Older Drivers: The Car Key Decision
As the number of older drivers increases as the population ages, the question arises more often: When should the car keys be taken away to ensure the safety of older drivers -- and others on the road?
When It's Time to Quit continued...
"We were concerned that patients with potentially blinding
diseases would not seek the medical care they might need to halt progression of
vision loss once they learned their physician was obligated to turn them in to
the DMV," says Craig H. Kliger, MD, a representative of the ophthalmology
academy to the AMA. The AMA eventually adopted language that made it
"ethically acceptable and desirable" to report an impaired driver, but
not mandatory -- except where required by law.
But if the DMV is not involved, or the driver's doctor is
unsuccessful in convincing the patient, more creative solutions are needed.
Wexler recalls a man in his 80s suffering from dementia who refused to stop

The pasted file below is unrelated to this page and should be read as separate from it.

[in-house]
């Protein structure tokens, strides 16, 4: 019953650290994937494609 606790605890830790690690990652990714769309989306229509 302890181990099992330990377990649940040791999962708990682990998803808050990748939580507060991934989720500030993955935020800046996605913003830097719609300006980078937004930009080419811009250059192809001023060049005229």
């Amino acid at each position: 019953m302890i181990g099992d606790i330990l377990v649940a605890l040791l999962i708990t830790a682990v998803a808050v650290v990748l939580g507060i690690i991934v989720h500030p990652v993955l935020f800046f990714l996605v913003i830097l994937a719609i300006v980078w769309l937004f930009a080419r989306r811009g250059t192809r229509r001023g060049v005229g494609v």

driving. Finally, the family asked a distant relative who was a police officer
to come to the house and tell the man that his insurance had lapsed and his car
was going to be removed. The man agreed to stop driving and instead of being
angry with his family, called his son to complain about what the police had
done. "If the person respects authority, this can work," says
Mr C is finally off the road, too. His son came to visit and
told his father he couldn't drive any longer. Oddly, Mr. C seemed relieved,
says Gauthier, the retirement community's assistant manager. "He says,
'Well, my doctor kind of said I shouldn't be driving. ... ' " And he had
been thinking about giving his car to his grandson, anyway.